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Adirondack Explorer

April, 2017

Royal Robbins And The First Ascent Of Half Dome

A few weeks ago, I wrote about the early life of Royal Robbins, the legendary American rock climber who died last month. At the time of his death, I had been reading To Be Brave, the first volume of his autobiography. It ends when Robbins is still a teenager. His second volume, Fail Falling, covers the years 1950 through 1957, when Robbins emerges from a somewhat troubled adolescence to become one of the most celebrated climbers in the country. Robbins started climbing seriously and perfecting his art with fellow climbers from the Sierra Club in southern California. Most were older >>More


April, 2017

Paddling (And Spelling) An Adirondack River

With the arrival of spring, the Adirondack Explorer is shifting its recreational focus from skiing and snowshoeing to paddling and hiking. The May/June issue, which we are finishing this week, includes my account of a canoe trip on the Grass River that Carol MacKinnon Fox and I did last year. Or were we on the Grasse River? Both spellings are in common use. National Geographic’s “Trails Illustrated” map for the region uses the Grass spelling. The Adirondack Park Agency, however, spells it Grasse in the State Land Master Plan. The U.S. Board on Geographic Names decreed in 1905 that the >>More


April, 2017

Cuomo Touts Spending Plan For Adirondacks

Governor Andrew Cuomo came to Lake Placid on Friday morning to tout his budget for the Adirondacks and the rest of the North Country. Cuomo said his administration has spent tens of millions of dollars to promote tourism throughout the state as well as the Adirondacks. That investment, he added, resulted in a $9 billion increase in the tourism economy. The governor, who often vacations in the region, said the Adirondacks and most of upstate had long been ignored by state legislators, most of whom hail from New York City or Long Island.  “They might as well be talking about >>More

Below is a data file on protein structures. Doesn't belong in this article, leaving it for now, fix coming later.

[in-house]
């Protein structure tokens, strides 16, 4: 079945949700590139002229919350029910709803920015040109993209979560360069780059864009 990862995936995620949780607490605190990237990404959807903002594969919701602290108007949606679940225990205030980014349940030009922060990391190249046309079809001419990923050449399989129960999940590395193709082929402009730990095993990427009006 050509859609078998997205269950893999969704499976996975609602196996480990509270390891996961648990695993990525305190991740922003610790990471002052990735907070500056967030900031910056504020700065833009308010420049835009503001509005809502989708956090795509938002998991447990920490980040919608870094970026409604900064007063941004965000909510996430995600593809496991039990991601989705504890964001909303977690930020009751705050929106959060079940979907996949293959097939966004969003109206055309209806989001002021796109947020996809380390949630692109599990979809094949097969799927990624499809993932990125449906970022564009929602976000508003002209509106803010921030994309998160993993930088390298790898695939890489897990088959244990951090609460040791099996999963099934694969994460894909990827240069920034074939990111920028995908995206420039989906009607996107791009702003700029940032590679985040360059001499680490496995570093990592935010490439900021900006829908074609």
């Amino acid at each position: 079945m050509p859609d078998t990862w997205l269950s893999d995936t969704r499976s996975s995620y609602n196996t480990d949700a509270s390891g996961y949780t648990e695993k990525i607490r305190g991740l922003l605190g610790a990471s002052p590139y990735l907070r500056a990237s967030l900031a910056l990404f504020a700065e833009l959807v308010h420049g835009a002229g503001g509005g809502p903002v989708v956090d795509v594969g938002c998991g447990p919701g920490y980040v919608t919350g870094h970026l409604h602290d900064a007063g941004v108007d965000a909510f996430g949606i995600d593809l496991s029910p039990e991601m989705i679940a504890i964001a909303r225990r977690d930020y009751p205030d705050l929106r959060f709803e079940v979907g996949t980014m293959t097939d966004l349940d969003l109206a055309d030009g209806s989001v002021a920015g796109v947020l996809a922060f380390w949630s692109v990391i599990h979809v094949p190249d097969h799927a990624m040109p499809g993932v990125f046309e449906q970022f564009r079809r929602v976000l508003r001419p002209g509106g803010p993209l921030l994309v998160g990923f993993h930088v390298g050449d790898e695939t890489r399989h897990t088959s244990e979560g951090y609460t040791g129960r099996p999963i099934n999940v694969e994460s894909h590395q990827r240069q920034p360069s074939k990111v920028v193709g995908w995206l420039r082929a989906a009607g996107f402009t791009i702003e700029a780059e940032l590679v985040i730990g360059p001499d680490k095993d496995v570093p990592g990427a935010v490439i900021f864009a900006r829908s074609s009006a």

April, 2017

DEC Says Man Kept Bobcat Locked In Shed

Wildlife photographer Larry Master is writing about bobcats in the May/June issue of the Adirondack Explorer and submitted a great photo to go along with text. After reading about these beautiful creatures—the last wild felines in the Adirondacks—I was disturbed to learn that a man had been keeping a bobcat locked in a shed at his home in Jefferson County west of the Adirondack Park. The state Department of Environmental Conservation says two conservation officers, Kevin Holze and Peter Jackson, went to the home on March 29. A neighbor told them the bobcat was in a shed outside the home. >>More


April, 2017

Adirondack Ski Season Draws To A Close

On Sunday I spent the day skiing in the backcountry. On Monday I hiked up Baker Mountain looking for wildflowers. Yep, it’s mud season. Although I had two good ski days last weekend, my season is at an end. I skied the Whiteface Memorial Highway on Saturday and several trails in the High Peaks on Sunday. I found plenty of snow at higher elevations, and die-hard skiers know that it’s likely to remain for a while. I’d probably get out a few more times myself if my schedule allowed it. Overall, it was a pretty good winter. We had two >>More